Park City Mountain Resort
The present resort was opened on December 21, 1963 as Treasure Mountain by United Park City Mines.This company was the last surviving mining corporation in Park City and the resort was opened with funds from a federal government program meant to revive the economically depressed town. When it originally opened, it boasted the longest gondola in the United States. Treasure Mountain's name was changed to the Park City Ski Area for its fourth season of 1966-67, and in 1996, became known as the Park City Mountain Resort.
The resort has been a major tourist attraction for skiers from all over the United States, as well as a main employer for many of Park City's citizens. Park City, as the resort is often called by locals, contains several training courses for the U.S. Ski Team, including slalom and giant slalom runs. During the 2002 Olympics the resort hosted the snowboarding events and the men’s and women’s alpine giant slalom events.When it comes to convenience and family-friendly options, Park City Mountain Resort corners the market. From touchdown to slopes in two hours, getting there is a snap, but the rewards exceed that.PCMR delivers in the form of diverse slopes, excellent terrain parks, and quick access to a vibrant downtown. But accessibility has a price—the resort’s main thoroughfares get crowded during peak times. (Avoid Silverlode midday, for one.) PCMR is often mischaracterized as an intermediate mountain(“like vanilla ice cream,” says one reader), but you just have to know where to go—such as the largely overlooked frontside runs off the Crescent or Motherlode lifts, where aggressive glading yields terrific tree skiing. Or the backcountry-like hits off the Jupiter chair. That said, there is no shortage of PCMR fans who never ski the blacks, opting instead for the outstanding variety of long, smooth groomers. Some grumble that PCMR misses the big dumps that hit the Cottonwood resorts (No. 22 for Snow), but when the storms come in from the southwest, snow totals often exceed the Cottonwoods’ And most important: Unlike other resorts,this one has a road that never closes.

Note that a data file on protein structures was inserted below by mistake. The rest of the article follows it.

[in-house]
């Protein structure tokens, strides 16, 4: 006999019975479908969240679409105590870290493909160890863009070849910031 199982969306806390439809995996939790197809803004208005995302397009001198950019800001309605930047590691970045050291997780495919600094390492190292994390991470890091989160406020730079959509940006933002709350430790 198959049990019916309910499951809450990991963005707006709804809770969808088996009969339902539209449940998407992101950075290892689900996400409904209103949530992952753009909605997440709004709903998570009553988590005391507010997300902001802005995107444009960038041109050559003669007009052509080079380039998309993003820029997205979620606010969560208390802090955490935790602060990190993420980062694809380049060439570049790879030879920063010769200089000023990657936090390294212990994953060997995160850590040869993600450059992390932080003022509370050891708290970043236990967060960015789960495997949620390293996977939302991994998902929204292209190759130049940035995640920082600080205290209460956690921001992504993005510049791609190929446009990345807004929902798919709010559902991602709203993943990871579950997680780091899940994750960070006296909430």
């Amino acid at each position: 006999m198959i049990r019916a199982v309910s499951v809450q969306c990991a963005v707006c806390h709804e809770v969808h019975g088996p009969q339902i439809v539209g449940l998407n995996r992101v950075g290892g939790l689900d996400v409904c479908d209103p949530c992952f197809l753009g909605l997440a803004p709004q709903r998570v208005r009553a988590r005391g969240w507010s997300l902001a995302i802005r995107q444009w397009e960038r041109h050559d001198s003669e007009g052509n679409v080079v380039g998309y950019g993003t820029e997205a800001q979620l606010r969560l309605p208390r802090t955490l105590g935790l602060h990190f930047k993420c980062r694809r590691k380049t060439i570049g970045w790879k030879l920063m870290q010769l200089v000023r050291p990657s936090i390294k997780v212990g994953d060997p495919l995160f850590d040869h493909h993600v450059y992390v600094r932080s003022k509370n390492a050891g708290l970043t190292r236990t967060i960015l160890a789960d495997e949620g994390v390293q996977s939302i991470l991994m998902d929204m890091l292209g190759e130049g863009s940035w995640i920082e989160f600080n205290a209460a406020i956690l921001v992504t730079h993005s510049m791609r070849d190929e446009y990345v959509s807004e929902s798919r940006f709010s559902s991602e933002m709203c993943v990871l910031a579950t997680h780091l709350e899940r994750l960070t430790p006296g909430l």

- Jamie Preston
Dates of Season:
Opening: November 17, 2012
Closing: April 14, 2013
HOURS OF OPERATION:
9:00am – 4:00pm
*Night Skiing/Riding opens Dec. 25, 2012 – Mar. 31.2013
Trails & Terrain:
•Terrain: 3,300 acres, Spread over eight peaks and nine bowls
•16 Lifts: 4 high-spreed, six passenger chairs; 3 high-speed quads;
7 triples; 2 doubles; and 3 Magic Carpets in Ski School Learning Zone.
•Terrain Difficulty: 17% Beginner, 52% Intermediate, 31% Advanced
•Longest Run: 3.5 Miles (Homerun)
•Terrain Parks: King’s Crown Superpark, 3 Kings (lighted), Neff Land
and Little Kings- 22ft Superpipe, Minpipe
•Total uphill Capacity: 31,000 guests per hour
Snowfall & Temperatures:
•Average Snowfall: 365 inches annually
•Average Temperatures: November: 42 degrees ; April: 52 degrees
•Base Elevation: 6,900 ft
•Summit Elevation: 10,000 ft
•Vertical Drop: 3,100 ft
HOW TO GET THERE:
Park City Mountain Resort is an easy 35-minute Interstate drive from the Salt Lake City International Airport. The airport more than 700
flights a day from locations all over North America. Salt Lake City Airport Facts:
•First in the nation in on-time performance
•There are over 840 scheduled daily flights from the facility serving more than 90 cities with non-stop flights.
•Has non-stop flights to Paris and Tokyo
Upon leaving the SLC Airport Exit, head east on Interstate 80 for 4.4 miles. Merge onto I-15 South / I-80 east heading southbound fpr 2.5 miles. Continue on I-80 Eastbound for 21 miles. Exit I-80 at the Kimball Junction / Park City Exit #145. Bear right heading southbound on UT-224 for 6 miles. Turn right onto Empire Avenue and follow road up to the base parking facilities.
Car Rental services can be provided in the SLC Airport.
Bus: Park City offers free public transportation to recreational areas, historic Main Street and Kimball Junction. PC-SLC connect provides bus services to and from Park City for a small cost of $5.50 for a one way ticket.